Lloyds Banking Group (LLOY) has put the squeeze on customers to boost its profits to £6billion last year. The bank raked in more cash from borrowers amid rising interest rates but failed to pass the benefits on to long-suffering savers, who are stuck with returns far below inflation. Banks make their profits by collecting deposits from savers and lending them to borrowers. Meanwhile savers using a Lloyds easy access account get interest of just 0.2%. Anna Bowes, of consumer group Savings Champion, said: ‘This is an illustration of how your bank isn’t going to do you any favours when you’re trying to save. ‘High street providers pay some of the worst interest rates for savers, and yet they have some of the largest amounts of deposits.’
Profits at contractor G4S (GFS) dived after it handed £100million to US security guards who got no meal or rest breaks. The company set aside the cash after a Los Angeles court ruled that 13,000 security guards had been underpaid between 2001 and 2010. Pre-tax profit fell 63% to £143million, while revenue dropped 4% to £7.5billion.
The company behind a sprawling fertiliser mine in Yorkshire has put its financing plans on hold after it was approached with an alternative deal. Sirius Minerals (SXX) said a major global financial institution had a proposal to replace a complicated arrangement to raise £2.3billion of debt. In a statement, Sirius said it believes the new plan offers a better solution as it seeks to build its Woodsmith mine, which will dig under the North York Moors to produce a form of fertiliser called polyhalite.The new deal would probably be simpler than a complicated funding scheme which Sirius unveiled in January.
French Connection Group (FCCN), in which tycoon Mike Ashley holds a 27% stake, said it made a marginal profit of £100,000 in 2018, compared with deep £2.1million losses the year before, thanks to improvements at its wholesale arm. However, on a pre-tax basis, the firm’s losses spiralled to £9.3million. Retail sales tumbled 11%, down both in stores and online, amid what it dubbed a ‘difficult’ retail trading environment. The struggling fashion chain hung the For Sale sign last October but is yet to seal a deal.
Rattled retailer Mothercare (MTC) is swinging the axe once again, this time ridding itself of its toy business Early Learning Centre (ELC) . The struggling mother and baby specialist, which will have shuttered 57 UK shops by the end of this month and made job cuts at its head office last year, today said it was selling its ELC business in a bid to slash its debt mountain and exit the highly-competitive toy market. It has been snapped up by Amersham-based toy chain The Entertainer for £13.5million. The disposal, aimed at helping Mothercare pay off around £17.5million of debt over the next year, forms part of its urgent turnaround efforts, after sales and profits plummeted.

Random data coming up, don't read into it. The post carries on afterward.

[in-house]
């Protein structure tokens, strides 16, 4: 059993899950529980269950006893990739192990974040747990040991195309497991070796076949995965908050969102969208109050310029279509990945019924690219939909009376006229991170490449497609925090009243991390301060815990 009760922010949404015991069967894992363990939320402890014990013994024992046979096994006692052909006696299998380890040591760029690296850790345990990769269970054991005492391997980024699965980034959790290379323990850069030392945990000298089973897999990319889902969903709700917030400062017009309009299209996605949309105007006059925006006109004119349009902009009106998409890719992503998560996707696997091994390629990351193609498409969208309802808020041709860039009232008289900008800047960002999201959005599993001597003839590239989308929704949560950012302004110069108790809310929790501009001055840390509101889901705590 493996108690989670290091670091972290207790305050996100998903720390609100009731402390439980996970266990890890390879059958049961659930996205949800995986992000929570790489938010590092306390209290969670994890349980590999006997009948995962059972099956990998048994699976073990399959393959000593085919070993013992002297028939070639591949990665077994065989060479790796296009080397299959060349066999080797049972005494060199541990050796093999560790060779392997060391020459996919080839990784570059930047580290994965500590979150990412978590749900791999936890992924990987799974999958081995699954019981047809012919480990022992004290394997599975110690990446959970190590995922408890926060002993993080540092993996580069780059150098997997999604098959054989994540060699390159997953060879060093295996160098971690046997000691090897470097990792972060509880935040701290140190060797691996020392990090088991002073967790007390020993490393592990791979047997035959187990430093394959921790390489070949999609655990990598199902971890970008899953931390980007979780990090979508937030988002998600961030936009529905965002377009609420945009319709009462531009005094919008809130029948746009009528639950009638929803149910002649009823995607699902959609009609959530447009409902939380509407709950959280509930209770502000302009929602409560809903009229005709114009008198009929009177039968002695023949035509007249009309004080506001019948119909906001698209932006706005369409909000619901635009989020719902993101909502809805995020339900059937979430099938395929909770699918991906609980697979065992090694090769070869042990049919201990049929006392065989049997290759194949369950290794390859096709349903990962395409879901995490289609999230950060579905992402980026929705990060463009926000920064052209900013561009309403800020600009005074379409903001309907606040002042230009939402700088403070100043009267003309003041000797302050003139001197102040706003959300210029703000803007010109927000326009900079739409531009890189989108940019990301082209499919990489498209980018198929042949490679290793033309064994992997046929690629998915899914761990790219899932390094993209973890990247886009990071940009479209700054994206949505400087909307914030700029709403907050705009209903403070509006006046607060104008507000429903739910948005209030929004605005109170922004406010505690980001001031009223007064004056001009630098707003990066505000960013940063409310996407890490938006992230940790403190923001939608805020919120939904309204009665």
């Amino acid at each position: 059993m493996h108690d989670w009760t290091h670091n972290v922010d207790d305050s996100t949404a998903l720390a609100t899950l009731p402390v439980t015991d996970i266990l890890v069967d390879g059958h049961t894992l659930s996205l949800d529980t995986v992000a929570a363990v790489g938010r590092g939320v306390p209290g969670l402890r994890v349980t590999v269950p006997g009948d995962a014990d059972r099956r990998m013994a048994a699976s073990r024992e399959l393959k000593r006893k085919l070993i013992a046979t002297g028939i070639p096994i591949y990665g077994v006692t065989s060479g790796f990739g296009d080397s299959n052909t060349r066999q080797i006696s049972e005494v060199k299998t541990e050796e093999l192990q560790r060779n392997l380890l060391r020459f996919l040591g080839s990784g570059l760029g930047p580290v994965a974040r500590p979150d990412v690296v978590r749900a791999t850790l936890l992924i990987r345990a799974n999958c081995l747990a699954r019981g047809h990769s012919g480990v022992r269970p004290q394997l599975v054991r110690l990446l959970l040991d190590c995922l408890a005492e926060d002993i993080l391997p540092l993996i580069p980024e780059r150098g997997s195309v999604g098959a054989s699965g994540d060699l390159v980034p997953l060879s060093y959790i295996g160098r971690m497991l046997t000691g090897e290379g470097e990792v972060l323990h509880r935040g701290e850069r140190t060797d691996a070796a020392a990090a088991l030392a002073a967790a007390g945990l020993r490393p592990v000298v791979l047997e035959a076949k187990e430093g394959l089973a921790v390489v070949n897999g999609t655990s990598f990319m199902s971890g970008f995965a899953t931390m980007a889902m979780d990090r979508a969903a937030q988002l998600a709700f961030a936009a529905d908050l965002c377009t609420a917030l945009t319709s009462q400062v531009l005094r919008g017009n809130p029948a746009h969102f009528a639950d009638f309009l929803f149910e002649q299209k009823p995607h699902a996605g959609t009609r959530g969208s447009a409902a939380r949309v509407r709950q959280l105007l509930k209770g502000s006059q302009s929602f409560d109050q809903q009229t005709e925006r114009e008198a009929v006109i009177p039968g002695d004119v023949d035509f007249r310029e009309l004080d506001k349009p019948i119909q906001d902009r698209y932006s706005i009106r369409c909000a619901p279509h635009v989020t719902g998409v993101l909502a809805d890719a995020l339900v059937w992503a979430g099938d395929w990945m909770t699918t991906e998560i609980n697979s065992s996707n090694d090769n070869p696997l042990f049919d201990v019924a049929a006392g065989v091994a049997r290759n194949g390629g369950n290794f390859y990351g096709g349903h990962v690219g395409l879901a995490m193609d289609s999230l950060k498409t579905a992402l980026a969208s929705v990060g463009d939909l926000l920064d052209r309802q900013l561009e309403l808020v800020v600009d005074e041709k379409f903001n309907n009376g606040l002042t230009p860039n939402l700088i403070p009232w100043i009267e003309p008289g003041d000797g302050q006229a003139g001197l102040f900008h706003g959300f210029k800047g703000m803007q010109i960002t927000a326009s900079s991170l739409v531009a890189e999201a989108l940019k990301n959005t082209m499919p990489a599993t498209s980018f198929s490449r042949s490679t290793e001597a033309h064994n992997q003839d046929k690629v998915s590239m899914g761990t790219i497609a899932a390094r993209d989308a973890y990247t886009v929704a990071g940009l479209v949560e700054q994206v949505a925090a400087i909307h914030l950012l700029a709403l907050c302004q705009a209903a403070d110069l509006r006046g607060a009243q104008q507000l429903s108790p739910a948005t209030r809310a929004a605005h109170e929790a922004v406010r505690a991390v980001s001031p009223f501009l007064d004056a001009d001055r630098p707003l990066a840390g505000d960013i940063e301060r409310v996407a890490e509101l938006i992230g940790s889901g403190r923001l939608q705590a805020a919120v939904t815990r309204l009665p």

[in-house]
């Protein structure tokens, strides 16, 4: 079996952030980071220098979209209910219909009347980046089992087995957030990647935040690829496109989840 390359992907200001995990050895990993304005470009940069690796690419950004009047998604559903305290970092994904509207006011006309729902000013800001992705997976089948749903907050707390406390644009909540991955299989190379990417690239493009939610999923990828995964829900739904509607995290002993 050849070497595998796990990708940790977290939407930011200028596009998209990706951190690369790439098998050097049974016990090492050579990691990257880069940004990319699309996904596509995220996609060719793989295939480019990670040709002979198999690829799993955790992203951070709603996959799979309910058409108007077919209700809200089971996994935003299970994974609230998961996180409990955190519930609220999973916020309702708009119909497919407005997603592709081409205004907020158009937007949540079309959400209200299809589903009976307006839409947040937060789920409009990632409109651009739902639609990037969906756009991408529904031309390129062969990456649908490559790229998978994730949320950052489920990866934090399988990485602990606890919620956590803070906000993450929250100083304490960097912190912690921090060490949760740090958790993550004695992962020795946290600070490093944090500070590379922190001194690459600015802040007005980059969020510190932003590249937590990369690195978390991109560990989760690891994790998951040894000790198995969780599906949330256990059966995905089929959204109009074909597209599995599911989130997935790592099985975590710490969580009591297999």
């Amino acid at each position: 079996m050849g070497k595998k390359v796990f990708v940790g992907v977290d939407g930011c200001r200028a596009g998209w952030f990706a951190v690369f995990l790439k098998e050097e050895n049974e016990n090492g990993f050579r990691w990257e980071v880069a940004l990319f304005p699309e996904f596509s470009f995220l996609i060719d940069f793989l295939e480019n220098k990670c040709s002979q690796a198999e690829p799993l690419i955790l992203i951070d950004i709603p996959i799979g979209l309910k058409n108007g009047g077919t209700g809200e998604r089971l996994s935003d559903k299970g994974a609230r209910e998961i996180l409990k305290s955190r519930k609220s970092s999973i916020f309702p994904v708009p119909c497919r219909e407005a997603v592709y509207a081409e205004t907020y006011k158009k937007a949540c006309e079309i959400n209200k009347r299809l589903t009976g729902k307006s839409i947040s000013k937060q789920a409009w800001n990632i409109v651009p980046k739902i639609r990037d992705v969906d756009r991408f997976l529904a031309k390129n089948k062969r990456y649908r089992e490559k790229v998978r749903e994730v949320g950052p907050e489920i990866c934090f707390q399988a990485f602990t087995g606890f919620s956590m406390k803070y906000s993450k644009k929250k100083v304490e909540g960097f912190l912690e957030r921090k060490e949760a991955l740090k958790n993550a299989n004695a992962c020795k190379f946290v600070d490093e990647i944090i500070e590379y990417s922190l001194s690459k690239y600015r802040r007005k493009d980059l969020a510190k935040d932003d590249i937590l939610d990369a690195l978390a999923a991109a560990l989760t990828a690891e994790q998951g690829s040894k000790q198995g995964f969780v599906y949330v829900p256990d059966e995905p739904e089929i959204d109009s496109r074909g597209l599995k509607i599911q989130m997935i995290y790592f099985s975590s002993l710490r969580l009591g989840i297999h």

AIM-listed miner Greatland Gold (GGP) has inked a £50million deal with Australia’s biggest gold producer, Newcrest, sending shares up more than 20%. The agreement will see Greatland’s gold and copper site in Western Australia explored and developed by Newcrest over six years. Newcrest will have the right to acquire up to a 70% interest in the site, and intends to process ore at one of its plants nearby.
A raid on Debenhams (DEB) by Mike Ashley would leave his current company in the hands of an inexperienced finance boss, analysts at Jefferies have warned. Billionaire tycoon Ashley last week said he wants to sack almost all of Debenhams’ board and become its chief executive while standing down at Sports Direct. He plans to leave the company in the hands of deputy chief finance officer Chris Wootton. But Jefferies analysts said the plot has raised eyebrows. They added: ‘Wootton may be a rising star (we do not know him) but we note he has been a deputy chief financial officer for barely a year, a chief accountant for only a year, and around three years ago was still just a manager at PwC. That is a rapid rise to the top of a listed company.’
Interserve (IRV) lost even more ground as a vital vote on its future edged closer and conflict with its biggest shareholder, Coltrane, heated up further. On Friday shareholders will vote on a rescue deal that would see Interserve lenders take a 95% stake, cutting current investors’ stake to just 5%. If the deal doesn’t get through, the company will collapse into insolvency. But yesterday it emerged that Coltrane has piled more pressure on Interserve, writing to proposed administrator EY to demand that, if the vote fails to pass, EY must market the company to potential buyers instead of immediately selling to creditors.
Cairn Energy (CNE) shares shed 7p, to 167.7p, after it revised down estimates of reserves at its flagship oil and gas field in the North Sea by 19%. It took a £127million charge after it cut its Kraken reserves by 6.8m barrels of oil. The news also dragged down shares in oil firm EnQuest (ENQ), which is a partner in the flagship project with a stake of around 70% and which lost 2.56p, to finish at 15.92p.
The boss of mattress maker Eve Sleep PLC (EVE) shook up the management team amid a dramatic turnaround plan. Abid Ismail and Felix Lobkowicz, finance and operations chief respectively, will leave and chief brand officer Kuba Wieczorek will move to a part-time consulting role under the plans by new boss James Sturrock. The company also said it would end a commercial relationship with mattress-seller Dreams – just 18 months after the partnership began – as it announced that its pre-tax loss had widened by 1.3% to £20.3million. But revenue rose by 25% to £34.8million.